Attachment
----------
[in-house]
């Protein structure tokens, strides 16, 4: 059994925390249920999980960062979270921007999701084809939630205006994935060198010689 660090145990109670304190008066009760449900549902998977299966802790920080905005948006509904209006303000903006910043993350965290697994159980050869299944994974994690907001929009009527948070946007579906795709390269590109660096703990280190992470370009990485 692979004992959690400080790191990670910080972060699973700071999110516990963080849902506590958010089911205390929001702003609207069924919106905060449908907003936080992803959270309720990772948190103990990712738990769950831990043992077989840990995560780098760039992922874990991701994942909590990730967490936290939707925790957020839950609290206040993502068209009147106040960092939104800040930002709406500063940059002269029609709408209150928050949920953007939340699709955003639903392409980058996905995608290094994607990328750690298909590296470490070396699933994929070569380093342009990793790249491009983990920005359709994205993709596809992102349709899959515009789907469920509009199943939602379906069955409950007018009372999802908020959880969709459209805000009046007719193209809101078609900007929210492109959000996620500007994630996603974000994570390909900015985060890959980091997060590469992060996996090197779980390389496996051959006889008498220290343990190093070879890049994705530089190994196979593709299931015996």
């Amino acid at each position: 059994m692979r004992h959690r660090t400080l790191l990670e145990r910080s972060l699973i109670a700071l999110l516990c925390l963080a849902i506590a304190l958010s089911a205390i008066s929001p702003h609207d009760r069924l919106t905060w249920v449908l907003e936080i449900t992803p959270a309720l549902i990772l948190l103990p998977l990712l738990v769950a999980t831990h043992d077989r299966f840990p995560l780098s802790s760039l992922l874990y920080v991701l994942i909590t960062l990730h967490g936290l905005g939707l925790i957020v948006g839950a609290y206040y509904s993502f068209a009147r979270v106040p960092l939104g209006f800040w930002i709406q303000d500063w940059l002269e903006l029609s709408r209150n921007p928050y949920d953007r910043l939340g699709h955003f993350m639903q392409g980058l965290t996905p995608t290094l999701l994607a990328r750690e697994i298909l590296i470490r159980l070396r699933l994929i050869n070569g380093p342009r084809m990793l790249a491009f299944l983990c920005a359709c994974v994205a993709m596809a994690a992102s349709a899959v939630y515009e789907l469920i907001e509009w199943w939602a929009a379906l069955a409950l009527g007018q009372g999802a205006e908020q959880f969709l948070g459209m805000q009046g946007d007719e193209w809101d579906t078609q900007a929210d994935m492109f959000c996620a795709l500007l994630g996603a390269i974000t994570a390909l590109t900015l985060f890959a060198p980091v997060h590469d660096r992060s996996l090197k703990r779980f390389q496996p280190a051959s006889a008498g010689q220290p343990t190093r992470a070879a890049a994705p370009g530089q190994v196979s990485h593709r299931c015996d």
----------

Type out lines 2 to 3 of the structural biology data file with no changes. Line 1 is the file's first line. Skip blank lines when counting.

């Protein structure tokens, strides 16, 4: 059994925390249920999980960062979270921007999701084809939630205006994935060198010689 660090145990109670304190008066009760449900549902998977299966802790920080905005948006509904209006303000903006910043993350965290697994159980050869299944994974994690907001929009009527948070946007579906795709390269590109660096703990280190992470370009990485 692979004992959690400080790191990670910080972060699973700071999110516990963080849902506590958010089911205390929001702003609207069924919106905060449908907003936080992803959270309720990772948190103990990712738990769950831990043992077989840990995560780098760039992922874990991701994942909590990730967490936290939707925790957020839950609290206040993502068209009147106040960092939104800040930002709406500063940059002269029609709408209150928050949920953007939340699709955003639903392409980058996905995608290094994607990328750690298909590296470490070396699933994929070569380093342009990793790249491009983990920005359709994205993709596809992102349709899959515009789907469920509009199943939602379906069955409950007018009372999802908020959880969709459209805000009046007719193209809101078609900007929210492109959000996620500007994630996603974000994570390909900015985060890959980091997060590469992060996996090197779980390389496996051959006889008498220290343990190093070879890049994705530089190994196979593709299931015996």
């Amino acid at each position: 059994m692979r004992h959690r660090t400080l790191l990670e145990r910080s972060l699973i109670a700071l999110l516990c925390l963080a849902i506590a304190l958010s089911a205390i008066s929001p702003h609207d009760r069924l919106t905060w249920v449908l907003e936080i449900t992803p959270a309720l549902i990772l948190l103990p998977l990712l738990v769950a999980t831990h043992d077989r299966f840990p995560l780098s802790s760039l992922l874990y920080v991701l994942i909590t960062l990730h967490g936290l905005g939707l925790i957020v948006g839950a609290y206040y509904s993502f068209a009147r979270v106040p960092l939104g209006f800040w930002i709406q303000d500063w940059l002269e903006l029609s709408r209150n921007p928050y949920d953007r910043l939340g699709h955003f993350m639903q392409g980058l965290t996905p995608t290094l999701l994607a990328r750690e697994i298909l590296i470490r159980l070396r699933l994929i050869n070569g380093p342009r084809m990793l790249a491009f299944l983990c920005a359709c994974v994205a993709m596809a994690a992102s349709a899959v939630y515009e789907l469920i907001e509009w199943w939602a929009a379906l069955a409950l009527g007018q009372g999802a205006e908020q959880f969709l948070g459209m805000q009046g946007d007719e193209w809101d579906t078609q900007a929210d994935m492109f959000c996620a795709l500007l994630g996603a390269i974000t994570a390909l590109t900015l985060f890959a060198p980091v997060h590469d660096r992060s996996l090197k703990r779980f390389q496996p280190a051959s006889a008498g010689q220290p343990t190093r992470a070879a890049a994705p370009g530089q190994v196979s990485h593709r299931c015996d």